Immediate‐type hypersensitivity to pyridoxal 5′‐phosphate: Study of in vivo and in vitro cross‐reactivity and identification of the antigenic determinant

ArticleinAllergology International 50(3):231 - 238 · June 2008with7 Reads
Impact Factor: 2.46 · DOI: 10.1046/j.1440-1592.2001.00224.x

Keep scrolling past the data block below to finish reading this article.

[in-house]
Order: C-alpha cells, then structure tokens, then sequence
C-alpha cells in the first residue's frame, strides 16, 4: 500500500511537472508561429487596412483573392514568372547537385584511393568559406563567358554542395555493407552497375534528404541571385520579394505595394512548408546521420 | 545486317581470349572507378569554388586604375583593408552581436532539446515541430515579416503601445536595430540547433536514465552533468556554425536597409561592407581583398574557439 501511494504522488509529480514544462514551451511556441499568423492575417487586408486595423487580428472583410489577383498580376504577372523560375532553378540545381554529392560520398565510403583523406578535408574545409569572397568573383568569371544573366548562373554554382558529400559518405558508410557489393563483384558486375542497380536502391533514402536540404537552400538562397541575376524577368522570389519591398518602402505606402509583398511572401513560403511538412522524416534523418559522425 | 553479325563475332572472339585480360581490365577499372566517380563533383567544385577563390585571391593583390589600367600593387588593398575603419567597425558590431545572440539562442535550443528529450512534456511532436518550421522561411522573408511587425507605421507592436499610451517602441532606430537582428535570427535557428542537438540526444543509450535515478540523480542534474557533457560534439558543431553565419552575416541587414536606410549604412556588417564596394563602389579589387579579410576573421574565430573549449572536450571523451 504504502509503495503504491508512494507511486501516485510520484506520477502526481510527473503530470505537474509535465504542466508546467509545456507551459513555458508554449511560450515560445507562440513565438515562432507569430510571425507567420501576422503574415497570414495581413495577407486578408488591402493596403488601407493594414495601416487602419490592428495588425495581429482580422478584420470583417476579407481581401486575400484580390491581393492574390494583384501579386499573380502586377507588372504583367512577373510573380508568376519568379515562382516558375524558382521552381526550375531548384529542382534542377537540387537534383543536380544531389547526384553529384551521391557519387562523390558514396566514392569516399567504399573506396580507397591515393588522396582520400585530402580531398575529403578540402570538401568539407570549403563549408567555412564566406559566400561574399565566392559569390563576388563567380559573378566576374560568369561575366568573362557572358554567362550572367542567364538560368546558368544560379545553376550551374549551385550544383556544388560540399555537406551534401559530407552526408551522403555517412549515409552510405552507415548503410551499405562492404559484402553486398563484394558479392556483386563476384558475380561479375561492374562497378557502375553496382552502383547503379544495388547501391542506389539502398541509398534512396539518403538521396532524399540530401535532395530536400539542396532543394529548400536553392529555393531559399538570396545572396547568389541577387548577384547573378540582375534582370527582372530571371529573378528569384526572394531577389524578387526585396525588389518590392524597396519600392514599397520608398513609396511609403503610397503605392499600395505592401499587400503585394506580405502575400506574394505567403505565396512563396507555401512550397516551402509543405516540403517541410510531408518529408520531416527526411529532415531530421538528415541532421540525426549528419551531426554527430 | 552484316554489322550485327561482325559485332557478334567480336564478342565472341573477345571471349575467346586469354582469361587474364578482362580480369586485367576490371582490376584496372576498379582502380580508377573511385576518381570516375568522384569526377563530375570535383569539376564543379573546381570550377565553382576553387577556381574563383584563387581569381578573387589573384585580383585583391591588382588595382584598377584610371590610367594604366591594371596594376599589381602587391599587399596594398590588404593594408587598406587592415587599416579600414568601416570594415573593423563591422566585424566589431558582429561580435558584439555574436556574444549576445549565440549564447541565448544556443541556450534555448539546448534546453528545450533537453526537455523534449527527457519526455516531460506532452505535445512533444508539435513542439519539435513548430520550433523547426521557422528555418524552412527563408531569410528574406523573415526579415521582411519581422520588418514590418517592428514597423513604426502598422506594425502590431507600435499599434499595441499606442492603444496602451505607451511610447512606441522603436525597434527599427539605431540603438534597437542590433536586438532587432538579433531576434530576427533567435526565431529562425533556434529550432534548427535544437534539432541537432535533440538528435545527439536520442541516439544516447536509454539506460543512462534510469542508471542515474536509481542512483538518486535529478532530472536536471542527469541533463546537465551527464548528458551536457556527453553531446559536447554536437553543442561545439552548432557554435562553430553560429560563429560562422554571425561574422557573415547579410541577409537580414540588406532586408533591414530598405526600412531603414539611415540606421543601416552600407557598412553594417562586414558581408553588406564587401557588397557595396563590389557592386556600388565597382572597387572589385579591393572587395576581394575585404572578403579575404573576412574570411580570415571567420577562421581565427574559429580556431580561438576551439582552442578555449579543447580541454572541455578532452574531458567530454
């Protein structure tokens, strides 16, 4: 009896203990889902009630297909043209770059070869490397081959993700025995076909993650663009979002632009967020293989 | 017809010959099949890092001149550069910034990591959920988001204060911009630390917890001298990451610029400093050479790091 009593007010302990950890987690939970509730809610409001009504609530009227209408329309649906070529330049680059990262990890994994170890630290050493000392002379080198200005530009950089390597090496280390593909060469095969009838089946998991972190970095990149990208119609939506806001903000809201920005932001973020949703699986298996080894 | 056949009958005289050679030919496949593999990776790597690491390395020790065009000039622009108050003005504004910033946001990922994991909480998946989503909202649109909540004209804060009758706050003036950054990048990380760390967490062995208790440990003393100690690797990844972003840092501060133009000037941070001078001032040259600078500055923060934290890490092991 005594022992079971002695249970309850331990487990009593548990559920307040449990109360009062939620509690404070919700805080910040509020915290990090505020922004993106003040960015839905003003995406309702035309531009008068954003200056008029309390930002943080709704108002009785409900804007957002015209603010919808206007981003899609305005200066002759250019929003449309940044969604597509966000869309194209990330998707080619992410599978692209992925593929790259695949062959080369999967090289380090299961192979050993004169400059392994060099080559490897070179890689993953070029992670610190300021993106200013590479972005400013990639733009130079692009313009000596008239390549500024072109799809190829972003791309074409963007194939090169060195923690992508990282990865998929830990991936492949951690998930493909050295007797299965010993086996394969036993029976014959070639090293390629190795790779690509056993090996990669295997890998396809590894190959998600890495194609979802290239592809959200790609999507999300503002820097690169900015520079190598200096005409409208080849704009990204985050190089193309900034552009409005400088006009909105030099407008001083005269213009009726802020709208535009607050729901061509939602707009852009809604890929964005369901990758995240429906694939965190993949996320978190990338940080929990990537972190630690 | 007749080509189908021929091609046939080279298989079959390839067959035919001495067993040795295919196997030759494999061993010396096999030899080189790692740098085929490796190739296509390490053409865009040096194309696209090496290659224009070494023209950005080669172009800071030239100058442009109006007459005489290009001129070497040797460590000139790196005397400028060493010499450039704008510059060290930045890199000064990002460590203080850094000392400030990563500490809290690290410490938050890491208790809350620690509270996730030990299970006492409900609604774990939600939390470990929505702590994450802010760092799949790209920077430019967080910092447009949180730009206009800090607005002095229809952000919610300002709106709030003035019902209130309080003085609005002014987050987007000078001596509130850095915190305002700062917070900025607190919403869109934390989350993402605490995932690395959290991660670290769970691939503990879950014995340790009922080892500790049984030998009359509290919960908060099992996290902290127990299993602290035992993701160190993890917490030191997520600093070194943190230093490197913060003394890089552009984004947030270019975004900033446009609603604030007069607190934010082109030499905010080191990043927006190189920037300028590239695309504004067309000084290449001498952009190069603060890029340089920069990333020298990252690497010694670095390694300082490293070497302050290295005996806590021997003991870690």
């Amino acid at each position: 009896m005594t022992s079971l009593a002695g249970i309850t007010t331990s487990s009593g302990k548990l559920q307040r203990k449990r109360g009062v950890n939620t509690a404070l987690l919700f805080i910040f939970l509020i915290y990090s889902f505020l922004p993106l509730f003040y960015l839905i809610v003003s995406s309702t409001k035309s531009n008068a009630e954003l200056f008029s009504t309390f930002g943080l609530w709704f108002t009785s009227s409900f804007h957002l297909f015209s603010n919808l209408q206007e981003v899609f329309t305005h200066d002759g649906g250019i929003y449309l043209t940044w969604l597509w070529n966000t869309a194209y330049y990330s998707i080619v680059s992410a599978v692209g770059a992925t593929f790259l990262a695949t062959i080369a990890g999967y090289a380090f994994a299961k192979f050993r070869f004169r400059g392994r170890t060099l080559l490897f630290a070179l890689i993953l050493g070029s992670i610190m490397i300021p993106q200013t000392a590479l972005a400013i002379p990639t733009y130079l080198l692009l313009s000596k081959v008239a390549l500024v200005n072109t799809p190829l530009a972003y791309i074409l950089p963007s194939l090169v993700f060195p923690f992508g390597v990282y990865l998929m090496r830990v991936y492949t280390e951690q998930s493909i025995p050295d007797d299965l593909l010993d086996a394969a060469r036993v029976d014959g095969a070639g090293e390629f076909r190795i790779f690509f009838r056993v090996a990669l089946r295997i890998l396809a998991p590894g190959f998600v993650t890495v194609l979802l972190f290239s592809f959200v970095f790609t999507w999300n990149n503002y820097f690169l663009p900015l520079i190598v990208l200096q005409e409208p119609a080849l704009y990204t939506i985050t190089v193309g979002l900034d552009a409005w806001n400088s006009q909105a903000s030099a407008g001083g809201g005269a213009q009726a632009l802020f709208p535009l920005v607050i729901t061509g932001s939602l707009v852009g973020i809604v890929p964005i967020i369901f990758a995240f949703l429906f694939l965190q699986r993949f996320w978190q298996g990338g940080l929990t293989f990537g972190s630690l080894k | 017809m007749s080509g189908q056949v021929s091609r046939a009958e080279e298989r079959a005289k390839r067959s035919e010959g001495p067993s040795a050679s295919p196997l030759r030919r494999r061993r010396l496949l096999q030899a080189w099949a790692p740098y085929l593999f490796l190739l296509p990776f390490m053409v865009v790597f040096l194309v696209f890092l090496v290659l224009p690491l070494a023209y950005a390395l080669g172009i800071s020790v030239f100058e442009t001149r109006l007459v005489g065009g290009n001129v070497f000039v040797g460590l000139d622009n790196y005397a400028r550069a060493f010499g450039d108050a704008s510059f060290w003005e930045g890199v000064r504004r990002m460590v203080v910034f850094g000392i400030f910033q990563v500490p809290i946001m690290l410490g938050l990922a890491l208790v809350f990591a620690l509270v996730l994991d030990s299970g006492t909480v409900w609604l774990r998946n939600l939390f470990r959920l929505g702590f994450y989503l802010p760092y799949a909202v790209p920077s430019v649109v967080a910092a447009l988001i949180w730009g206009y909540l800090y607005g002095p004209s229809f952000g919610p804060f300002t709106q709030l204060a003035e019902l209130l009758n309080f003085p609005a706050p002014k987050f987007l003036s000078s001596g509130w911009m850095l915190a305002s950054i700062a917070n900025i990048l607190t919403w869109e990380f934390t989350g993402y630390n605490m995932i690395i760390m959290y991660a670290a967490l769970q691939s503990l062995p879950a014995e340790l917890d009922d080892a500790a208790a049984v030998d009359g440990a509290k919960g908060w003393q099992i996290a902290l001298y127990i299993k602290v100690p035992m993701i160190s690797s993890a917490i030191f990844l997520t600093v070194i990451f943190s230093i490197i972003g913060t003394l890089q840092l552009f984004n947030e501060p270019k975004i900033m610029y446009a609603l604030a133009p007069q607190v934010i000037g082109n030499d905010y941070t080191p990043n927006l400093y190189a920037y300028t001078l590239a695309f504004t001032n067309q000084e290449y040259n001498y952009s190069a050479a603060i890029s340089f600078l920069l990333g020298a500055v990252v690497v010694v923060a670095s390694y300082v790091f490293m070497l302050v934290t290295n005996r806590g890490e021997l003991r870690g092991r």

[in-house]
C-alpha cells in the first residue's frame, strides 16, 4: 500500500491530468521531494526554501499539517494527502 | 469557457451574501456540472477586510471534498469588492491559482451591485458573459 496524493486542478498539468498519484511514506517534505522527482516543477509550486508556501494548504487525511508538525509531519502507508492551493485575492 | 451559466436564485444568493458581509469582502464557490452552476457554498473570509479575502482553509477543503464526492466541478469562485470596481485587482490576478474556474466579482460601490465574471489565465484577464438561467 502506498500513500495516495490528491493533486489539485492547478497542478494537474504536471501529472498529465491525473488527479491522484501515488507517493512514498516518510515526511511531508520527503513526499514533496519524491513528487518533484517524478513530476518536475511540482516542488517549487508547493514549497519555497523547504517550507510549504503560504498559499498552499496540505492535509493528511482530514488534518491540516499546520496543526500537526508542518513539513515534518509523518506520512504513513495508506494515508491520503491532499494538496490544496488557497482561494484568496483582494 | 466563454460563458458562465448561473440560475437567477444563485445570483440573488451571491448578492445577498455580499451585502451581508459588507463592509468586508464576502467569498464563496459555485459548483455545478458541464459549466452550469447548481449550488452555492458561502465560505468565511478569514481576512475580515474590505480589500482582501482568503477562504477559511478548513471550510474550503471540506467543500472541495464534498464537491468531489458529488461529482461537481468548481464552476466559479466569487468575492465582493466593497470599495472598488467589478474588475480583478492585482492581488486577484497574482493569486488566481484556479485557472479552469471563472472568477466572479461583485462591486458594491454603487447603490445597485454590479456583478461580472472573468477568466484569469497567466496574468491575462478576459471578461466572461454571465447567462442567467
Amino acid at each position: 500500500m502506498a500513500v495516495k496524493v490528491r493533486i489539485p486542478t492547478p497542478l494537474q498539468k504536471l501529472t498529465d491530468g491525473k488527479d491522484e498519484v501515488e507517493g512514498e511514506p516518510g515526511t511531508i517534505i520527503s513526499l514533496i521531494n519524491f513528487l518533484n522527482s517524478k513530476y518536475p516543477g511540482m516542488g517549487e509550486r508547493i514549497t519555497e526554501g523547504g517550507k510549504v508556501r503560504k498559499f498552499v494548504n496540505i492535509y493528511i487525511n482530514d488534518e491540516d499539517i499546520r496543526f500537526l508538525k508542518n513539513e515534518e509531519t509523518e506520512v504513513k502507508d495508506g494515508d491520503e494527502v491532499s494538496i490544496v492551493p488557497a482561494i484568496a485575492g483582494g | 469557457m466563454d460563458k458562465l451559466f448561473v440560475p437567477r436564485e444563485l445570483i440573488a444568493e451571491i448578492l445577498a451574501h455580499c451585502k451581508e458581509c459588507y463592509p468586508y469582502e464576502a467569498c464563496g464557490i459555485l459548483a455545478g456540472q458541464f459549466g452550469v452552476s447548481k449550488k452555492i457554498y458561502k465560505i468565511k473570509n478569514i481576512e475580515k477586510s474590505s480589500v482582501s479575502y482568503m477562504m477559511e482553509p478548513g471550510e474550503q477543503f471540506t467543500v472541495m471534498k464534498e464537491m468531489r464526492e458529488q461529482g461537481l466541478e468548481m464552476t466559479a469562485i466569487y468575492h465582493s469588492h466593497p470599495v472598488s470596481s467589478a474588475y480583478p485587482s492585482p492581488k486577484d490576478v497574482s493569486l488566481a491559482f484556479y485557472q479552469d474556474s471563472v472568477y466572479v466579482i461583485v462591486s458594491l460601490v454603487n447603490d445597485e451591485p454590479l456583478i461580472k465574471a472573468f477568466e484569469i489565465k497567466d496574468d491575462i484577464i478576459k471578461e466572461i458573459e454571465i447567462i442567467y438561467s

Background: A case in which a 45-year-old female patient with peritonitis experienced immediate-type hypersensitivity on two occasions after administration of preparations containing six different medications was referred to us for closer inspection.Methods/Results: Skin tests performed on the six medications revealed a positive reaction to the vitamin B6 preparation Biosechs (Wakamoto Pharmaceutical, Tokyo, Japan). Further investigation showed that the principal ingredient, pyridoxal 5′-phosphate (PLP), produced a positive reaction, whereas the injection solvent with the principal ingredient removed produced a negative reaction. When compounds similar to PLP were tested, pyridoxine (PN), pyridoxamine and pyridoxal produced a negative reaction, whereas pyridoxine 5′-phosphate and pyridoxamine 5′-phosphate (PMP) produced a positive reaction. Adenosine 2′-phosphate and adenosine 5′-diphosphate were also tested and these produced a negative reaction. When a histamine-release test was performed, PLP and PMP produced a positive reaction, whereas PN produced a negative reaction. When all tests were performed on three control subjects, the results were all negative.Conclusions: In this very rare case, phosphate radical conjugates with a pyridine nucleus became haptenic-epitope and an immediate-type reaction occurred. In past cases involving hypersensitivity to vitamin B6, two cases involved a photoallergic reaction caused by PN and one case involved an immediate-type hypersensitivity caused by PLP. In the past cases, closely related substances had not been tested and an epitope was not identified.